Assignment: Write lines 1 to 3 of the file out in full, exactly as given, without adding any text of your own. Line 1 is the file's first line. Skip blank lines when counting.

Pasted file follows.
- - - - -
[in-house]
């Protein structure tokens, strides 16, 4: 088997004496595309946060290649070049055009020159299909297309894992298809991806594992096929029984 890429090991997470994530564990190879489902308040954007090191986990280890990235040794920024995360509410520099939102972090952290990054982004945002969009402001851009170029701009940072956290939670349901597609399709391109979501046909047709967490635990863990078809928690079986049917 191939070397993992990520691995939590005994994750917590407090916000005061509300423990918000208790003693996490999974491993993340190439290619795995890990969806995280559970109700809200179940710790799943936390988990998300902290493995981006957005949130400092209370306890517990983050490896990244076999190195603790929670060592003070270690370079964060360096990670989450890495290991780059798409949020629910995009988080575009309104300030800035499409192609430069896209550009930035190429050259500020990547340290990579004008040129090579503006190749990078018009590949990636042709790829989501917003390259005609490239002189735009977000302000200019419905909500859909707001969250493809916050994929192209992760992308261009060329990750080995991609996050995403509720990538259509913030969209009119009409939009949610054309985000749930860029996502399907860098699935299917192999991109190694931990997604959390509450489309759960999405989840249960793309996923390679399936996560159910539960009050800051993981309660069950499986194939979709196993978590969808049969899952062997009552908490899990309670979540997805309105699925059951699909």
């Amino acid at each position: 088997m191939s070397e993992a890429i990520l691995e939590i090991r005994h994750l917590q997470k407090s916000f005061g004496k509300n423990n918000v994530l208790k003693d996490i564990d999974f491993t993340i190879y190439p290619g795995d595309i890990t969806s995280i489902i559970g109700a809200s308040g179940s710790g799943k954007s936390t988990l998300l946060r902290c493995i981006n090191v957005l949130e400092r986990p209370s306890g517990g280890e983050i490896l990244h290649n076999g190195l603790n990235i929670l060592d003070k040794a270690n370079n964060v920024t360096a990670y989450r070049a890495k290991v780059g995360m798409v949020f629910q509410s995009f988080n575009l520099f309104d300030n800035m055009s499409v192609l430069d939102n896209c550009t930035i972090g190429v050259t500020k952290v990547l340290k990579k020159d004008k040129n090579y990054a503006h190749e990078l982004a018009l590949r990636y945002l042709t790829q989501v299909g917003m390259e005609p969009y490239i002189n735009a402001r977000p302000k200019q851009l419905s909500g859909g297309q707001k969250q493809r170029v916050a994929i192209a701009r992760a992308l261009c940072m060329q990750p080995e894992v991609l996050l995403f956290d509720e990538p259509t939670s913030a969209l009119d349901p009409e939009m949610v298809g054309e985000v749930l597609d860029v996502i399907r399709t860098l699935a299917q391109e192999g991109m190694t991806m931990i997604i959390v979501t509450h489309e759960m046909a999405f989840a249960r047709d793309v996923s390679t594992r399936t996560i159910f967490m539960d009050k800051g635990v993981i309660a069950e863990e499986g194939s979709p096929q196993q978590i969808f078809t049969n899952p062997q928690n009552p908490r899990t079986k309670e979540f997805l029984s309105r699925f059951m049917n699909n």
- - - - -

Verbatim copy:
[in-house]
């Protein structure tokens, strides 16, 4: 088997004496595309946060290649070049055009020159299909297309894992298809991806594992096929029984 890429090991997470994530564990190879489902308040954007090191986990280890990235040794920024995360509410520099939102972090952290990054982004945002969009402001851009170029701009940072956290939670349901597609399709391109979501046909047709967490635990863990078809928690079986049917 191939070397993992990520691995939590005994994750917590407090916000005061509300423990918000208790003693996490999974491993993340190439290619795995890990969806995280559970109700809200179940710790799943936390988990998300902290493995981006957005949130400092209370306890517990983050490896990244076999190195603790929670060592003070270690370079964060360096990670989450890495290991780059798409949020629910995009988080575009309104300030800035499409192609430069896209550009930035190429050259500020990547340290990579004008040129090579503006190749990078018009590949990636042709790829989501917003390259005609490239002189735009977000302000200019419905909500859909707001969250493809916050994929192209992760992308261009060329990750080995991609996050995403509720990538259509913030969209009119009409939009949610054309985000749930860029996502399907860098699935299917192999991109190694931990997604959390509450489309759960999405989840249960793309996923390679399936996560159910539960009050800051993981309660069950499986194939979709196993978590969808049969899952062997009552908490899990309670979540997805309105699925059951699909």
């Amino acid at each position: 088997m191939s070397e993992a890429i990520l691995e939590i090991r005994h994750l917590q997470k407090s916000f005061g004496k509300n423990n918000v994530l208790k003693d996490i564990d999974f491993t993340i190879y190439p290619g795995d595309i890990t969806s995280i489902i559970g109700a809200s308040g179940s710790g799943k954007s936390t988990l998300l946060r902290c493995i981006n090191v957005l949130e400092r986990p209370s306890g517990g280890e983050i490896l990244h290649n076999g190195l603790n990235i929670l060592d003070k040794a270690n370079n964060v920024t360096a990670y989450r070049a890495k290991v780059g995360m798409v949020f629910q509410s995009f988080n575009l520099f309104d300030n800035m055009s499409v192609l430069d939102n896209c550009t930035i972090g190429v050259t500020k952290v990547l340290k990579k020159d004008k040129n090579y990054a503006h190749e990078l982004a018009l590949r990636y945002l042709t790829q989501v299909g917003m390259e005609p969009y490239i002189n735009a402001r977000p302000k200019q851009l419905s909500g859909g297309q707001k969250q493809r170029v916050a994929i192209a701009r992760a992308l261009c940072m060329q990750p080995e894992v991609l996050l995403f956290d509720e990538p259509t939670s913030a969209l009119d349901p009409e939009m949610v298809g054309e985000v749930l597609d860029v996502i399907r399709t860098l699935a299917q391109e192999g991109m190694t991806m931990i997604i959390v979501t509450h489309e759960m046909a999405f989840a249960r047709d793309v996923s390679t594992r399936t996560i159910f967490m539960d009050k800051g635990v993981i309660a069950e863990e499986g194939s979709p096929q196993q978590i969808f078809t049969n899952p062997q928690n009552p908490r899990t079986k309670e979540f997805l029984s309105r699925f059951m049917n699909n």